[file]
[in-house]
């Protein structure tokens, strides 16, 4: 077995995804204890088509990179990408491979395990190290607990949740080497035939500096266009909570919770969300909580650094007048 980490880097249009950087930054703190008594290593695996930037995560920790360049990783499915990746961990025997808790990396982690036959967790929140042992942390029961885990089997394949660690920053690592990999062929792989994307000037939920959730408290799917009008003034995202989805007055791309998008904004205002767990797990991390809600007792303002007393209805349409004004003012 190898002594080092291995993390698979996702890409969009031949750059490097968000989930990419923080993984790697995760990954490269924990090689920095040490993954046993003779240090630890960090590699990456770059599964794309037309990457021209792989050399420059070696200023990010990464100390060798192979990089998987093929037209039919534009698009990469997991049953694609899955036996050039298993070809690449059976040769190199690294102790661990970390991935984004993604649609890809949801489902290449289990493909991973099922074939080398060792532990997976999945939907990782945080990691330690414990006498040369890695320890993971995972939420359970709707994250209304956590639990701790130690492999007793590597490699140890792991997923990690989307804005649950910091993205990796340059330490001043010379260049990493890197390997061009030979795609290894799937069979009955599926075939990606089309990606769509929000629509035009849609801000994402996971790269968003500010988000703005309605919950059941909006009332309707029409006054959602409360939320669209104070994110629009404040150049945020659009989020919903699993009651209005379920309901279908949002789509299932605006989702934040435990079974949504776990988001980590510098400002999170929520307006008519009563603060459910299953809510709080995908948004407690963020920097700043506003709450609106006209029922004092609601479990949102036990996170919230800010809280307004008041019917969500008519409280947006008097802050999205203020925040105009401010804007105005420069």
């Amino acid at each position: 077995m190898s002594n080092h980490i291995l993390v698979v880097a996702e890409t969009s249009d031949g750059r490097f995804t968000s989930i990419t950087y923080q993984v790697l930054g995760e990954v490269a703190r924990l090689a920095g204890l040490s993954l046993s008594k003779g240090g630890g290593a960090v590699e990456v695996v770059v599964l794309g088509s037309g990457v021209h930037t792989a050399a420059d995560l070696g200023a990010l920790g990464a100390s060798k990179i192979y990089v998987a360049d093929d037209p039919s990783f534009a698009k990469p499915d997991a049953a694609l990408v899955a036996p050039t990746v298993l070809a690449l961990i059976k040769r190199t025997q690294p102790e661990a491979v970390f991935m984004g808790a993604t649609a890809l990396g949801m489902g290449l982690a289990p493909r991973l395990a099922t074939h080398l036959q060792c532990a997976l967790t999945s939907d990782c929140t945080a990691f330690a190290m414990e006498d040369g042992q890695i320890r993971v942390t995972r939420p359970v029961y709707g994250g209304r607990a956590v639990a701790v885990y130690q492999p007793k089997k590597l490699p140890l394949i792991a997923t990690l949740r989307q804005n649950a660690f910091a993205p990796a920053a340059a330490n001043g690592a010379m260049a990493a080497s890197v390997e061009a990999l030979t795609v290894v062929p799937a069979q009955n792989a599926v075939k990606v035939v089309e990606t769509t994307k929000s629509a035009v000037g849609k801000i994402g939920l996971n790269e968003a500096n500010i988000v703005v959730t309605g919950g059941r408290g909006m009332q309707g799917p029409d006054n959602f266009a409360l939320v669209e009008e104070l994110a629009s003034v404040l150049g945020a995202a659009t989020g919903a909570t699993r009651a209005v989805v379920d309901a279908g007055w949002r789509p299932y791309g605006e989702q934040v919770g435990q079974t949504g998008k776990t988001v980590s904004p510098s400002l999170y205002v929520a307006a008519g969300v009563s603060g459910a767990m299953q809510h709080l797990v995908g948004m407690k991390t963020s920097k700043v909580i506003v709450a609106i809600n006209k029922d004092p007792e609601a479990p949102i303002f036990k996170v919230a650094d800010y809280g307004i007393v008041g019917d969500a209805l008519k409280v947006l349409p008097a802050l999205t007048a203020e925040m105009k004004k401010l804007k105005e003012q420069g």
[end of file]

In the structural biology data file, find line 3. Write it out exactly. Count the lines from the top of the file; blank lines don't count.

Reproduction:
């Amino acid at each position: 077995m190898s002594n080092h980490i291995l993390v698979v880097a996702e890409t969009s249009d031949g750059r490097f995804t968000s989930i990419t950087y923080q993984v790697l930054g995760e990954v490269a703190r924990l090689a920095g204890l040490s993954l046993s008594k003779g240090g630890g290593a960090v590699e990456v695996v770059v599964l794309g088509s037309g990457v021209h930037t792989a050399a420059d995560l070696g200023a990010l920790g990464a100390s060798k990179i192979y990089v998987a360049d093929d037209p039919s990783f534009a698009k990469p499915d997991a049953a694609l990408v899955a036996p050039t990746v298993l070809a690449l961990i059976k040769r190199t025997q690294p102790e661990a491979v970390f991935m984004g808790a993604t649609a890809l990396g949801m489902g290449l982690a289990p493909r991973l395990a099922t074939h080398l036959q060792c532990a997976l967790t999945s939907d990782c929140t945080a990691f330690a190290m414990e006498d040369g042992q890695i320890r993971v942390t995972r939420p359970v029961y709707g994250g209304r607990a956590v639990a701790v885990y130690q492999p007793k089997k590597l490699p140890l394949i792991a997923t990690l949740r989307q804005n649950a660690f910091a993205p990796a920053a340059a330490n001043g690592a010379m260049a990493a080497s890197v390997e061009a990999l030979t795609v290894v062929p799937a069979q009955n792989a599926v075939k990606v035939v089309e990606t769509t994307k929000s629509a035009v000037g849609k801000i994402g939920l996971n790269e968003a500096n500010i988000v703005v959730t309605g919950g059941r408290g909006m009332q309707g799917p029409d006054n959602f266009a409360l939320v669209e009008e104070l994110a629009s003034v404040l150049g945020a995202a659009t989020g919903a909570t699993r009651a209005v989805v379920d309901a279908g007055w949002r789509p299932y791309g605006e989702q934040v919770g435990q079974t949504g998008k776990t988001v980590s904004p510098s400002l999170y205002v929520a307006a008519g969300v009563s603060g459910a767990m299953q809510h709080l797990v995908g948004m407690k991390t963020s920097k700043v909580i506003v709450a609106i809600n006209k029922d004092p007792e609601a479990p949102i303002f036990k996170v919230a650094d800010y809280g307004i007393v008041g019917d969500a209805l008519k409280v947006l349409p008097a802050l999205t007048a203020e925040m105009k004004k401010l804007k105005e003012q420069g």